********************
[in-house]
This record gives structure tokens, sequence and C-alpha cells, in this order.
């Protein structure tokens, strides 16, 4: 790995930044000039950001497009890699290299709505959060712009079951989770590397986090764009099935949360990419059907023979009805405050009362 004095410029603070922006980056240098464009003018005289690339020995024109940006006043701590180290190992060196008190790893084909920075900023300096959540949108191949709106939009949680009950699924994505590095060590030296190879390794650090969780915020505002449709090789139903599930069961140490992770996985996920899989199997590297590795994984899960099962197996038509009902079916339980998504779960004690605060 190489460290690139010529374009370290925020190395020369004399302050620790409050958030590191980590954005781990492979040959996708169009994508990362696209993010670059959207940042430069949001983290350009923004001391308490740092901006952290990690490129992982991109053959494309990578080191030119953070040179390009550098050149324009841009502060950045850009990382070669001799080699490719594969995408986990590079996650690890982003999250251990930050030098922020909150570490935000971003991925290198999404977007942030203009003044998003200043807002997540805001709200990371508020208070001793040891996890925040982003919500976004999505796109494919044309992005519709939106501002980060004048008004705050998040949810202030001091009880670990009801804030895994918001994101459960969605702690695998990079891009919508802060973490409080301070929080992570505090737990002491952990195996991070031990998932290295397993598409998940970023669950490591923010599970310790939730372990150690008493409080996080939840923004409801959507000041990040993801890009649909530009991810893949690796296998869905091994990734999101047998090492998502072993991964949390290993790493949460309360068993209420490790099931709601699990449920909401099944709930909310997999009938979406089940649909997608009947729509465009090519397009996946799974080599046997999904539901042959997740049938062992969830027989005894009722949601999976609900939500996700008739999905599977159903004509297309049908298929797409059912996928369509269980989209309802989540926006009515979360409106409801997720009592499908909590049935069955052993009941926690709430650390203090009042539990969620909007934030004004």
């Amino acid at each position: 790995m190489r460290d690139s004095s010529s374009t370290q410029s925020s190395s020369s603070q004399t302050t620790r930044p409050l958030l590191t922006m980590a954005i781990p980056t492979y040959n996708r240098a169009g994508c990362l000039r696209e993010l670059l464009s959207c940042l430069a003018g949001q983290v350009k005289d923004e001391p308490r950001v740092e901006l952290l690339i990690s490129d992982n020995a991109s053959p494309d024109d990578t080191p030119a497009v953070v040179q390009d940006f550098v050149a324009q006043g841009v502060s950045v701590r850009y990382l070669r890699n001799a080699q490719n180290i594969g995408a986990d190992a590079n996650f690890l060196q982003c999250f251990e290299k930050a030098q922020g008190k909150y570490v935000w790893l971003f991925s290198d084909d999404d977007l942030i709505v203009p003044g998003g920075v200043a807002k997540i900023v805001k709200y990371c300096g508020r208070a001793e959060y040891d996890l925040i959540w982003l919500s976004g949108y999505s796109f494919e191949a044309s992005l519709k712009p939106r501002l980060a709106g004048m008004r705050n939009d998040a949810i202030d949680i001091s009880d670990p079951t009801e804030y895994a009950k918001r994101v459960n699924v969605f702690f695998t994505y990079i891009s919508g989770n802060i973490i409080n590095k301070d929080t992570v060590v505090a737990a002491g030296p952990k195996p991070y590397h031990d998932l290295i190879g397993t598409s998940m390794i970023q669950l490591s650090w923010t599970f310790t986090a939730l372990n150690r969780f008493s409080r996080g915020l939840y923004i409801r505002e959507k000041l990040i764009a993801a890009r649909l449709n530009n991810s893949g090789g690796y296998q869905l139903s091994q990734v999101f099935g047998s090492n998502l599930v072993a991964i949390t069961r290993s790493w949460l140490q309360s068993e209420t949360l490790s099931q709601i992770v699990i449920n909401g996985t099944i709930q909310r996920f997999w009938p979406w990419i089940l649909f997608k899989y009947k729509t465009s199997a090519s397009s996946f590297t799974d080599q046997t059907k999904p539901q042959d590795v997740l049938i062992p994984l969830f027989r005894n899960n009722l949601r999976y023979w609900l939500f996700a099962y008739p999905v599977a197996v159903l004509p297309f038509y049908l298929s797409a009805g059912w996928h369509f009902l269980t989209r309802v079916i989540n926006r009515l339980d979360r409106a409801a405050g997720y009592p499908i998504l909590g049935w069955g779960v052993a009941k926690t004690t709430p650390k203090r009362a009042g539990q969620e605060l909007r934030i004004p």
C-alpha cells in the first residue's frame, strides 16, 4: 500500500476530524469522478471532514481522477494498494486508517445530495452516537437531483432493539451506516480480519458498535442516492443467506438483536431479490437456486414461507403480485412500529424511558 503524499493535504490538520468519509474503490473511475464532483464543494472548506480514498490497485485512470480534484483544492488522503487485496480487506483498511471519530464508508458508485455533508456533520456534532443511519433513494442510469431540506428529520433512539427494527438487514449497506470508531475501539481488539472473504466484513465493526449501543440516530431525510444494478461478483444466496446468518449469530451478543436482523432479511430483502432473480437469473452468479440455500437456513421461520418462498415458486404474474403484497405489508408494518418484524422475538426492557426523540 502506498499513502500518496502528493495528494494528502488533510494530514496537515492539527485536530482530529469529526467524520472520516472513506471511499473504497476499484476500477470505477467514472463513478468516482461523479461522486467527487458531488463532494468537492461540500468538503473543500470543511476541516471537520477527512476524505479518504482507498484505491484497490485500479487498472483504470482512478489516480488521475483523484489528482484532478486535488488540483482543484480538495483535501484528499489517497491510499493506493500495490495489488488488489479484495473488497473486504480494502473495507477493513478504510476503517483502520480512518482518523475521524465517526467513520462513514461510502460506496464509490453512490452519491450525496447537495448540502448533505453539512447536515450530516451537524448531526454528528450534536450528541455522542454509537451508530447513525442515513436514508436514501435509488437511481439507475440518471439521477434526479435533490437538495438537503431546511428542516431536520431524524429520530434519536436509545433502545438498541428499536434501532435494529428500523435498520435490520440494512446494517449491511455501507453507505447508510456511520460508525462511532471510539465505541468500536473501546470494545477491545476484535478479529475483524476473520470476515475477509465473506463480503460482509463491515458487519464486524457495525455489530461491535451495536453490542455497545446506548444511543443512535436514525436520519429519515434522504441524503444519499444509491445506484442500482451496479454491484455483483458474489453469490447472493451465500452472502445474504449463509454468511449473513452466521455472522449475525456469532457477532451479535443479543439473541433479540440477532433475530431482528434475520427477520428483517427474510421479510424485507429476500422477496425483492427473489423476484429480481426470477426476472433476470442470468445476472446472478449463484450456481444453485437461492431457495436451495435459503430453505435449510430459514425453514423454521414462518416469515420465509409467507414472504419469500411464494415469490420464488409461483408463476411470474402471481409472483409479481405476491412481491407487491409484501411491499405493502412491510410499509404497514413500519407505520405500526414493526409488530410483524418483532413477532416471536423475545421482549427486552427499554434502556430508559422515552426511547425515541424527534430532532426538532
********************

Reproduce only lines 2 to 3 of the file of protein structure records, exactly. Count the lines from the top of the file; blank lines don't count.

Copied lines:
This record gives structure tokens, sequence and C-alpha cells, in this order.
């Protein structure tokens, strides 16, 4: 790995930044000039950001497009890699290299709505959060712009079951989770590397986090764009099935949360990419059907023979009805405050009362 004095410029603070922006980056240098464009003018005289690339020995024109940006006043701590180290190992060196008190790893084909920075900023300096959540949108191949709106939009949680009950699924994505590095060590030296190879390794650090969780915020505002449709090789139903599930069961140490992770996985996920899989199997590297590795994984899960099962197996038509009902079916339980998504779960004690605060 190489460290690139010529374009370290925020190395020369004399302050620790409050958030590191980590954005781990492979040959996708169009994508990362696209993010670059959207940042430069949001983290350009923004001391308490740092901006952290990690490129992982991109053959494309990578080191030119953070040179390009550098050149324009841009502060950045850009990382070669001799080699490719594969995408986990590079996650690890982003999250251990930050030098922020909150570490935000971003991925290198999404977007942030203009003044998003200043807002997540805001709200990371508020208070001793040891996890925040982003919500976004999505796109494919044309992005519709939106501002980060004048008004705050998040949810202030001091009880670990009801804030895994918001994101459960969605702690695998990079891009919508802060973490409080301070929080992570505090737990002491952990195996991070031990998932290295397993598409998940970023669950490591923010599970310790939730372990150690008493409080996080939840923004409801959507000041990040993801890009649909530009991810893949690796296998869905091994990734999101047998090492998502072993991964949390290993790493949460309360068993209420490790099931709601699990449920909401099944709930909310997999009938979406089940649909997608009947729509465009090519397009996946799974080599046997999904539901042959997740049938062992969830027989005894009722949601999976609900939500996700008739999905599977159903004509297309049908298929797409059912996928369509269980989209309802989540926006009515979360409106409801997720009592499908909590049935069955052993009941926690709430650390203090009042539990969620909007934030004004």